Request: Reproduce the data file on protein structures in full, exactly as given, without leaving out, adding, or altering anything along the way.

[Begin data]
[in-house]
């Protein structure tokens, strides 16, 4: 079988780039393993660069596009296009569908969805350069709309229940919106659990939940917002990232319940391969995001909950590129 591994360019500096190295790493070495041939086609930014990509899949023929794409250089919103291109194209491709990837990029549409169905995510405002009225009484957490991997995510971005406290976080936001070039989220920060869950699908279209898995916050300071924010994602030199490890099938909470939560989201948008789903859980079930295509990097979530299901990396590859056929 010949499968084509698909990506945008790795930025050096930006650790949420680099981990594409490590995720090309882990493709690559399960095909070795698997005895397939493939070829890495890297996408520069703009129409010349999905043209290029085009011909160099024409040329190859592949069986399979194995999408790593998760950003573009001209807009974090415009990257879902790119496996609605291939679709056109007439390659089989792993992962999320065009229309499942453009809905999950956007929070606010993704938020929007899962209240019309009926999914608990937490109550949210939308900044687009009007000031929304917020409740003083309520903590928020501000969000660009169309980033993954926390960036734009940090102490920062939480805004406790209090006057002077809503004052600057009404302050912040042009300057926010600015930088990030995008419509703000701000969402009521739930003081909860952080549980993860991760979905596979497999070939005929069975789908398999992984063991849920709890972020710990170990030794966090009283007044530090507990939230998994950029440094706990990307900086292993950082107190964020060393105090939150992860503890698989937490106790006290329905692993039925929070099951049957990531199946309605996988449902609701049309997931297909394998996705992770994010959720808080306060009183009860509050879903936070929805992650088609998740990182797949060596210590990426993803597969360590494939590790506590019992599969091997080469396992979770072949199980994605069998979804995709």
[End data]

[in-house]
């Protein structure tokens, strides 16, 4: 079988780039393993660069596009296009569908969805350069709309229940919106659990939940917002990232319940391969995001909950590129 591994360019500096190295790493070495041939086609930014990509899949023929794409250089919103291109194209491709990837990029549409169905995510405002009225009484957490991997995510971005406290976080936001070039989220920060869950699908279209898995916050300071924010994602030199490890099938909470939560989201948008789903859980079930295509990097979530299901990396590859056929 010949499968084509698909990506945008790795930025050096930006650790949420680099981990594409490590995720090309882990493709690559399960095909070795698997005895397939493939070829890495890297996408520069703009129409010349999905043209290029085009011909160099024409040329190859592949069986399979194995999408790593998760950003573009001209807009974090415009990257879902790119496996609605291939679709056109007439390659089989792993992962999320065009229309499942453009809905999950956007929070606010993704938020929007899962209240019309009926999914608990937490109550949210939308900044687009009007000031929304917020409740003083309520903590928020501000969000660009169309980033993954926390960036734009940090102490920062939480805004406790209090006057002077809503004052600057009404302050912040042009300057926010600015930088990030995008419509703000701000969402009521739930003081909860952080549980993860991760979905596979497999070939005929069975789908398999992984063991849920709890972020710990170990030794966090009283007044530090507990939230998994950029440094706990990307900086292993950082107190964020060393105090939150992860503890698989937490106790006290329905692993039925929070099951049957990531199946309605996988449902609701049309997931297909394998996705992770994010959720808080306060009183009860509050879903936070929805992650088609998740990182797949060596210590990426993803597969360590494939590790506590019992599969091997080469396992979770072949199980994605069998979804995709």